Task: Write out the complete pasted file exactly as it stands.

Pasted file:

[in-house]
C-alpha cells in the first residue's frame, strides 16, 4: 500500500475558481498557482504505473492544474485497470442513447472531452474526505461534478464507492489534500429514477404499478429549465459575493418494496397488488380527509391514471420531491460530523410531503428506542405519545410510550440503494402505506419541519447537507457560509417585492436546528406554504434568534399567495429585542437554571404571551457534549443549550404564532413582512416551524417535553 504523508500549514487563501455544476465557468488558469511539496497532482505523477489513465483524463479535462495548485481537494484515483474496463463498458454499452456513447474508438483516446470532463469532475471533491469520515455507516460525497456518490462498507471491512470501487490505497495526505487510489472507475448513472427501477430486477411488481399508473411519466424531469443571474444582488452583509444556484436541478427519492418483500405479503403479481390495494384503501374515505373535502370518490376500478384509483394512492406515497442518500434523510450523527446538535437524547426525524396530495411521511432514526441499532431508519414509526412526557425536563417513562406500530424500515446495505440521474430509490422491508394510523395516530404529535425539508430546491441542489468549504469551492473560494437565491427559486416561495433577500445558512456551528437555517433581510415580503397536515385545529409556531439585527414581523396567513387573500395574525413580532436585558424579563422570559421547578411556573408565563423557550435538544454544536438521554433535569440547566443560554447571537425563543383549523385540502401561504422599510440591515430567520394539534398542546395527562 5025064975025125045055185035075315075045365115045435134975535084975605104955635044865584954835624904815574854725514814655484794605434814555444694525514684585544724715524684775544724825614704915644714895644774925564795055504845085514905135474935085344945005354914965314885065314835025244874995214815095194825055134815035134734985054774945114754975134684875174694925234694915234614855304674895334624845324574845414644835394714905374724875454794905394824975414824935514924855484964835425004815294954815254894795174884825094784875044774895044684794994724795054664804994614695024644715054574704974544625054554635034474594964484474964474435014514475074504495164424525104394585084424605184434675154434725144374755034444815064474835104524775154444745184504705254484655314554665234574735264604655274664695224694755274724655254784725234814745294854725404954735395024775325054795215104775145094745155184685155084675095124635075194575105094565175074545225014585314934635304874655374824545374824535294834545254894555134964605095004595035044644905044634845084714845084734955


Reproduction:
[in-house]
C-alpha cells in the first residue's frame, strides 16, 4: 500500500475558481498557482504505473492544474485497470442513447472531452474526505461534478464507492489534500429514477404499478429549465459575493418494496397488488380527509391514471420531491460530523410531503428506542405519545410510550440503494402505506419541519447537507457560509417585492436546528406554504434568534399567495429585542437554571404571551457534549443549550404564532413582512416551524417535553 504523508500549514487563501455544476465557468488558469511539496497532482505523477489513465483524463479535462495548485481537494484515483474496463463498458454499452456513447474508438483516446470532463469532475471533491469520515455507516460525497456518490462498507471491512470501487490505497495526505487510489472507475448513472427501477430486477411488481399508473411519466424531469443571474444582488452583509444556484436541478427519492418483500405479503403479481390495494384503501374515505373535502370518490376500478384509483394512492406515497442518500434523510450523527446538535437524547426525524396530495411521511432514526441499532431508519414509526412526557425536563417513562406500530424500515446495505440521474430509490422491508394510523395516530404529535425539508430546491441542489468549504469551492473560494437565491427559486416561495433577500445558512456551528437555517433581510415580503397536515385545529409556531439585527414581523396567513387573500395574525413580532436585558424579563422570559421547578411556573408565563423557550435538544454544536438521554433535569440547566443560554447571537425563543383549523385540502401561504422599510440591515430567520394539534398542546395527562 5025064975025125045055185035075315075045365115045435134975535084975605104955635044865584954835624904815574854725514814655484794605434814555444694525514684585544724715524684775544724825614704915644714895644774925564795055504845085514905135474935085344945005354914965314885065314835025244874995214815095194825055134815035134734985054774945114754975134684875174694925234694915234614855304674895334624845324574845414644835394714905374724875454794905394824975414824935514924855484964835425004815294954815254894795174884825094784875044774895044684794994724795054664804994614695024644715054574704974544625054554635034474594964484474964474435014514475074504495164424525104394585084424605184434675154434725144374755034444815064474835104524775154444745184504705254484655314554665234574735264604655274664695224694755274724655254784725234814745294854725404954735395024775325054795215104775145094745155184685155084675095124635075194575105094565175074545225014585314934635304874655374824545374824535294834545254894555134964605095004595035044644905044634845084714845084734955